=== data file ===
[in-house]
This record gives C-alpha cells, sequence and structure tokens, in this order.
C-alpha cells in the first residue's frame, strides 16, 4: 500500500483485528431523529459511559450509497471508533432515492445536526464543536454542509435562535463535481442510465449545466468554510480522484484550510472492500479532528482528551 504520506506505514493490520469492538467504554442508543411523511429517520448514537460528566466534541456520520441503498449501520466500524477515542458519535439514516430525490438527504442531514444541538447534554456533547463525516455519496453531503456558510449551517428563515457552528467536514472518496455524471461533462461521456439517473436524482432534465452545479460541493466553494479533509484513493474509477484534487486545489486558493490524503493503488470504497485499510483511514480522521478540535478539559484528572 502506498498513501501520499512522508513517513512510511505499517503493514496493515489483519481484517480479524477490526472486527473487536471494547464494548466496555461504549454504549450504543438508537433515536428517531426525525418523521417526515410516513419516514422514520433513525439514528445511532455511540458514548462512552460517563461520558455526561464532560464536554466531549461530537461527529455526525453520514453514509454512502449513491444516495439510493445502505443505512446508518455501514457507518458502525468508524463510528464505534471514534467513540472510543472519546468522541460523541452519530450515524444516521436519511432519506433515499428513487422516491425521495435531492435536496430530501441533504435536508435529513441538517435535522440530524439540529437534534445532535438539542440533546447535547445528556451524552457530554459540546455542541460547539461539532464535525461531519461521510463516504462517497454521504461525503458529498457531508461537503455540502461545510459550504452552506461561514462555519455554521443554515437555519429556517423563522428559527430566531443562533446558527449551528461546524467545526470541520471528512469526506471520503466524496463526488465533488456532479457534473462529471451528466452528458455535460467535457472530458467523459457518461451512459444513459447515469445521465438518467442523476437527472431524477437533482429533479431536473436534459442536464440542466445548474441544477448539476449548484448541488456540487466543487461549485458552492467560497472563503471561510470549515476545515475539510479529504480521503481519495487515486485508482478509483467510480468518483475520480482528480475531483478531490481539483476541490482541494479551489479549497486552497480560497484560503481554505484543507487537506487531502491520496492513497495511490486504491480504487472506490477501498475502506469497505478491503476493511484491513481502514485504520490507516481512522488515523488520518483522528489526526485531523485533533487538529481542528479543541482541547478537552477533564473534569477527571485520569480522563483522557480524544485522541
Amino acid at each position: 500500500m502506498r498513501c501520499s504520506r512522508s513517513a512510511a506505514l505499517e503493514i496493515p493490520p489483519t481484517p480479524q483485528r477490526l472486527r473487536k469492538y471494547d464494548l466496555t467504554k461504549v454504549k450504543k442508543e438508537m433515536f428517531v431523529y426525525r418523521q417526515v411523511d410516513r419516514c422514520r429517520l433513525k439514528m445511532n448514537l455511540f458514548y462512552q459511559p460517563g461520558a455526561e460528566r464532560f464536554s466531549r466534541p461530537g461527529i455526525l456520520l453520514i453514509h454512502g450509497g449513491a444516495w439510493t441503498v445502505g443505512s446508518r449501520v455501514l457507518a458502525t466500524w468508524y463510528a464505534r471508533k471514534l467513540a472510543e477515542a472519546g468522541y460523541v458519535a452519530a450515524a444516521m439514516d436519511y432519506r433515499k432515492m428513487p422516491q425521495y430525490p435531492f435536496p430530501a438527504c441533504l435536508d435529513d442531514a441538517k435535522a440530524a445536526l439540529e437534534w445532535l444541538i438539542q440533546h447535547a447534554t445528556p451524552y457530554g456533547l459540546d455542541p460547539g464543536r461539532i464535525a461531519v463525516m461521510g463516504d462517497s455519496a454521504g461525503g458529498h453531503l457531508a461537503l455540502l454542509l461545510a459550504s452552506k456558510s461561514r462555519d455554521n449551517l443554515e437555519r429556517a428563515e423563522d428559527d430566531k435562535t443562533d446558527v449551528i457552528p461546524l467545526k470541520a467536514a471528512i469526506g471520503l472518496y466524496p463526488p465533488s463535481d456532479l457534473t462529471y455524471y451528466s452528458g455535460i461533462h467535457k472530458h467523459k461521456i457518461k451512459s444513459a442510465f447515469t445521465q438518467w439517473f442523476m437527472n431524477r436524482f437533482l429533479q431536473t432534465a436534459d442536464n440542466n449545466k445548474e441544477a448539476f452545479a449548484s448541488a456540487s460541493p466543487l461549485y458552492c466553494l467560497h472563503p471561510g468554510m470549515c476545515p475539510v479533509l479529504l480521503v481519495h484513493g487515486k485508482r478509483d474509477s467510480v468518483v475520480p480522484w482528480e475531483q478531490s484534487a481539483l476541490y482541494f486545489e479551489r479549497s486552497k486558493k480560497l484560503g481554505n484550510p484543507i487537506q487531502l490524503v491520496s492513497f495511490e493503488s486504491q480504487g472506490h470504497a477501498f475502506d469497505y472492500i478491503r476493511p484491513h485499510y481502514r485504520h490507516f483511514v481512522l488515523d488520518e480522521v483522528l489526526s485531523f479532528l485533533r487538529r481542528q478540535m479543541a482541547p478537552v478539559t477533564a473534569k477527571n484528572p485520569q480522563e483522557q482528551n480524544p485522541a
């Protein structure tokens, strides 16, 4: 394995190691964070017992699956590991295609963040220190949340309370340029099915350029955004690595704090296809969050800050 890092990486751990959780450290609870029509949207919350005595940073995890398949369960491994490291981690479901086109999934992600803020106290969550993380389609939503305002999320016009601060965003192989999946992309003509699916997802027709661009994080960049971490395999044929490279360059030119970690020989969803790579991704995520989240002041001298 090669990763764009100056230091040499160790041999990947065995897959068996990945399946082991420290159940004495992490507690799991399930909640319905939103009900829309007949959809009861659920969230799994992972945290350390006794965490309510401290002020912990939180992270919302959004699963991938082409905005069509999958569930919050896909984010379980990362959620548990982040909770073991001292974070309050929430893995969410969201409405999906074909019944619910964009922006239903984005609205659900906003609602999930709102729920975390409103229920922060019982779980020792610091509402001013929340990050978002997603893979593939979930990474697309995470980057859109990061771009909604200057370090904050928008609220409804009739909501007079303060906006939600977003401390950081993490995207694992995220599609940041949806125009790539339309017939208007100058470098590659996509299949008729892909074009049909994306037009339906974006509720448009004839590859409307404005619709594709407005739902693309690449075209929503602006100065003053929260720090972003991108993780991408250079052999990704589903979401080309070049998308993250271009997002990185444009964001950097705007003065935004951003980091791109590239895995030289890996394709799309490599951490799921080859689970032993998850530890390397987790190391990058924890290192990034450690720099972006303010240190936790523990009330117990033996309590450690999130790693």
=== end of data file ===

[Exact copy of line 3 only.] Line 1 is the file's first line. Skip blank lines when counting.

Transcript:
C-alpha cells in the first residue's frame, strides 16, 4: 500500500483485528431523529459511559450509497471508533432515492445536526464543536454542509435562535463535481442510465449545466468554510480522484484550510472492500479532528482528551 504520506506505514493490520469492538467504554442508543411523511429517520448514537460528566466534541456520520441503498449501520466500524477515542458519535439514516430525490438527504442531514444541538447534554456533547463525516455519496453531503456558510449551517428563515457552528467536514472518496455524471461533462461521456439517473436524482432534465452545479460541493466553494479533509484513493474509477484534487486545489486558493490524503493503488470504497485499510483511514480522521478540535478539559484528572 502506498498513501501520499512522508513517513512510511505499517503493514496493515489483519481484517480479524477490526472486527473487536471494547464494548466496555461504549454504549450504543438508537433515536428517531426525525418523521417526515410516513419516514422514520433513525439514528445511532455511540458514548462512552460517563461520558455526561464532560464536554466531549461530537461527529455526525453520514453514509454512502449513491444516495439510493445502505443505512446508518455501514457507518458502525468508524463510528464505534471514534467513540472510543472519546468522541460523541452519530450515524444516521436519511432519506433515499428513487422516491425521495435531492435536496430530501441533504435536508435529513441538517435535522440530524439540529437534534445532535438539542440533546447535547445528556451524552457530554459540546455542541460547539461539532464535525461531519461521510463516504462517497454521504461525503458529498457531508461537503455540502461545510459550504452552506461561514462555519455554521443554515437555519429556517423563522428559527430566531443562533446558527449551528461546524467545526470541520471528512469526506471520503466524496463526488465533488456532479457534473462529471451528466452528458455535460467535457472530458467523459457518461451512459444513459447515469445521465438518467442523476437527472431524477437533482429533479431536473436534459442536464440542466445548474441544477448539476449548484448541488456540487466543487461549485458552492467560497472563503471561510470549515476545515475539510479529504480521503481519495487515486485508482478509483467510480468518483475520480482528480475531483478531490481539483476541490482541494479551489479549497486552497480560497484560503481554505484543507487537506487531502491520496492513497495511490486504491480504487472506490477501498475502506469497505478491503476493511484491513481502514485504520490507516481512522488515523488520518483522528489526526485531523485533533487538529481542528479543541482541547478537552477533564473534569477527571485520569480522563483522557480524544485522541